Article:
Tatiana Alexeyevna is 90 years old and she’s losing her memory. To find her way in her Soviet-era apartment block, she resorts to painting red crosses on the doors leading back to her apartment. But she still remembers the past in vivid detail.
Alexander, a young man whose life has been brutally torn in two, would like nothing better than to forget the tragic events that have brought him to Minsk. When he moves into the flat next door to Tatiana’s, he’s cornered by the loquacious old lady. Reluctant at first, he’s soon drawn into Tatiana’s life story. A story told urgently, before her memories of the Russian 20th century, and its horrors, are wiped out.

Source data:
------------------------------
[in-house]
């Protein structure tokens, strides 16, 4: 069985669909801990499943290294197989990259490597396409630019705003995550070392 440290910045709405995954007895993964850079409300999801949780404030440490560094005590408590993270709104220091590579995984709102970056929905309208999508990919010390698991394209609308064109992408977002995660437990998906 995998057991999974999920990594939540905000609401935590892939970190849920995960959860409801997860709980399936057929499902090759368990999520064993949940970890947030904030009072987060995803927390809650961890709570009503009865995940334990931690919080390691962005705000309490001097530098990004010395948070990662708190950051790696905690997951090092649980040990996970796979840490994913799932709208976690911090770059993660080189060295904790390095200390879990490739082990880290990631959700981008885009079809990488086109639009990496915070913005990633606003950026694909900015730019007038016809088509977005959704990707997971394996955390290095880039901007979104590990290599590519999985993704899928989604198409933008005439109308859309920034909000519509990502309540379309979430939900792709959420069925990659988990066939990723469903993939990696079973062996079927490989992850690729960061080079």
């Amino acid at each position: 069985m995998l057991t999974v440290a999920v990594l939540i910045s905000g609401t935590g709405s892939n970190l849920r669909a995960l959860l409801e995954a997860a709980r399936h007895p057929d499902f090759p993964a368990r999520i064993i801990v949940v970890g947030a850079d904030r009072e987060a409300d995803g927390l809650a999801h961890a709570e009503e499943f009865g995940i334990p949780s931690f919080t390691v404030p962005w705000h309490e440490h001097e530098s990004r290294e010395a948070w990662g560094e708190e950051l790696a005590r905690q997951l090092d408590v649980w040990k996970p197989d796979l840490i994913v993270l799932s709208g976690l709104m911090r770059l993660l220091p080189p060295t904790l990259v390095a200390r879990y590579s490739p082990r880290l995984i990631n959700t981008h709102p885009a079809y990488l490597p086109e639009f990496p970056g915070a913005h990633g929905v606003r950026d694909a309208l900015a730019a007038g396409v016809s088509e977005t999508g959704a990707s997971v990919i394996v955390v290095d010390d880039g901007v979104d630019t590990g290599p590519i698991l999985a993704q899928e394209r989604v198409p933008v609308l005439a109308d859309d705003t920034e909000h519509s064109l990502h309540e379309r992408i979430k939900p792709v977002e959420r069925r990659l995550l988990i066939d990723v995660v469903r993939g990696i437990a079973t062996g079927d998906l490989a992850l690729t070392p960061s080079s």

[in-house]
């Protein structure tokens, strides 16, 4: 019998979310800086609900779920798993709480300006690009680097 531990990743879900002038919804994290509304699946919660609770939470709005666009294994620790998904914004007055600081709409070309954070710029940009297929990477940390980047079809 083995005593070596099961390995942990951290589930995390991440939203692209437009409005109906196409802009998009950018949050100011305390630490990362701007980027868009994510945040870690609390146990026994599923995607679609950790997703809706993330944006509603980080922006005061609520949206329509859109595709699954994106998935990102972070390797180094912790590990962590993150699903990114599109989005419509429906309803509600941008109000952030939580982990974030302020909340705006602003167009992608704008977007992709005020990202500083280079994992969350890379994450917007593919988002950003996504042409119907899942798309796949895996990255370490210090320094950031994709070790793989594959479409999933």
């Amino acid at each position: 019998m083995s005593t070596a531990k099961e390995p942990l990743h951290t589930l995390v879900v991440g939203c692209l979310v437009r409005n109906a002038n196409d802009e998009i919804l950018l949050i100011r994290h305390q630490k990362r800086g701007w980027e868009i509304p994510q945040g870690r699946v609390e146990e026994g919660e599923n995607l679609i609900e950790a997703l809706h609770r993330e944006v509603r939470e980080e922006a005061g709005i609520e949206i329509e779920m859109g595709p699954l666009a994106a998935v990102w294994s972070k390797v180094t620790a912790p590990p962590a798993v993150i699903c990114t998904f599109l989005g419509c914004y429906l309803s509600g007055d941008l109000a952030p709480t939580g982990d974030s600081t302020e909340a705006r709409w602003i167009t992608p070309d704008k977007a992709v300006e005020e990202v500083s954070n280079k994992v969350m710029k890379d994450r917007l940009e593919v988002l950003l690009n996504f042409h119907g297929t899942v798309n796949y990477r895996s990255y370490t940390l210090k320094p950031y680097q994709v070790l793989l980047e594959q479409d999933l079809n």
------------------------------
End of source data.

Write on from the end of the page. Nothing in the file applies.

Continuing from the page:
The two come to recognize their own broken hearts in each other, forging an unlikely friendship, a pact against forgetting, their encounter giving rise to a new sense of hope in the future. Deeply moving, with flashes of humour, underpinned by ground-breaking research, Red Crosses is a shining narrative in the tradition of the great Russian novel. All the more necessary, as the Russia of today goes about the business of rewriting history.
Sasha Filipenko was born in Minsk. After abandoning his classical music training, he studied literature and worked as a journalist and screenwriter. A passionate football fan, he lives with his family in St. Petersburg.